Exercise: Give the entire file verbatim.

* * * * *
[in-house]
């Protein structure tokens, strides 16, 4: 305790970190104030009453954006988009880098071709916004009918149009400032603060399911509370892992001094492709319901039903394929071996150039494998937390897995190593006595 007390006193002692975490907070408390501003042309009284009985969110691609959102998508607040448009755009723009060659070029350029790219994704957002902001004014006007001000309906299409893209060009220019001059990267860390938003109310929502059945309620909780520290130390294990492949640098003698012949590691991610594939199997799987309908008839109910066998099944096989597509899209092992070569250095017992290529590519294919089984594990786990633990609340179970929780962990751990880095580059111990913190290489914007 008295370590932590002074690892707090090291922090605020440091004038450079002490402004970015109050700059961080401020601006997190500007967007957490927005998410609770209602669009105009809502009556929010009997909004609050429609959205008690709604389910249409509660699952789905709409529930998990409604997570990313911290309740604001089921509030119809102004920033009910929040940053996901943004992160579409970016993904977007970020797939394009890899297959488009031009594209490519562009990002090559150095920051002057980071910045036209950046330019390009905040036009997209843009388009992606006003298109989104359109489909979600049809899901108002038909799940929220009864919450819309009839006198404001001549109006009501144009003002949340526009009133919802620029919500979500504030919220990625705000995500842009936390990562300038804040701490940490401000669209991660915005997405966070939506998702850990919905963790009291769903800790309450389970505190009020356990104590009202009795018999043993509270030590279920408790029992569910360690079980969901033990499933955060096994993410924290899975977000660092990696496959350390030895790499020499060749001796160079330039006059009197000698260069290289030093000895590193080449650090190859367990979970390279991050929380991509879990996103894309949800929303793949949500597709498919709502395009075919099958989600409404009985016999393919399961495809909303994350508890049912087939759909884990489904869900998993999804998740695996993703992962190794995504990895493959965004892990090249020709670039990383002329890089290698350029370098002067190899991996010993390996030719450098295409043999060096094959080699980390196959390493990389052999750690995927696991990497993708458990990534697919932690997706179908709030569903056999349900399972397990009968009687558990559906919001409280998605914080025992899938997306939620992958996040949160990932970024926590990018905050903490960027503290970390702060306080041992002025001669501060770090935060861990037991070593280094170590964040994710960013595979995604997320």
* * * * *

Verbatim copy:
[in-house]
């Protein structure tokens, strides 16, 4: 305790970190104030009453954006988009880098071709916004009918149009400032603060399911509370892992001094492709319901039903394929071996150039494998937390897995190593006595 007390006193002692975490907070408390501003042309009284009985969110691609959102998508607040448009755009723009060659070029350029790219994704957002902001004014006007001000309906299409893209060009220019001059990267860390938003109310929502059945309620909780520290130390294990492949640098003698012949590691991610594939199997799987309908008839109910066998099944096989597509899209092992070569250095017992290529590519294919089984594990786990633990609340179970929780962990751990880095580059111990913190290489914007 008295370590932590002074690892707090090291922090605020440091004038450079002490402004970015109050700059961080401020601006997190500007967007957490927005998410609770209602669009105009809502009556929010009997909004609050429609959205008690709604389910249409509660699952789905709409529930998990409604997570990313911290309740604001089921509030119809102004920033009910929040940053996901943004992160579409970016993904977007970020797939394009890899297959488009031009594209490519562009990002090559150095920051002057980071910045036209950046330019390009905040036009997209843009388009992606006003298109989104359109489909979600049809899901108002038909799940929220009864919450819309009839006198404001001549109006009501144009003002949340526009009133919802620029919500979500504030919220990625705000995500842009936390990562300038804040701490940490401000669209991660915005997405966070939506998702850990919905963790009291769903800790309450389970505190009020356990104590009202009795018999043993509270030590279920408790029992569910360690079980969901033990499933955060096994993410924290899975977000660092990696496959350390030895790499020499060749001796160079330039006059009197000698260069290289030093000895590193080449650090190859367990979970390279991050929380991509879990996103894309949800929303793949949500597709498919709502395009075919099958989600409404009985016999393919399961495809909303994350508890049912087939759909884990489904869900998993999804998740695996993703992962190794995504990895493959965004892990090249020709670039990383002329890089290698350029370098002067190899991996010993390996030719450098295409043999060096094959080699980390196959390493990389052999750690995927696991990497993708458990990534697919932690997706179908709030569903056999349900399972397990009968009687558990559906919001409280998605914080025992899938997306939620992958996040949160990932970024926590990018905050903490960027503290970390702060306080041992002025001669501060770090935060861990037991070593280094170590964040994710960013595979995604997320």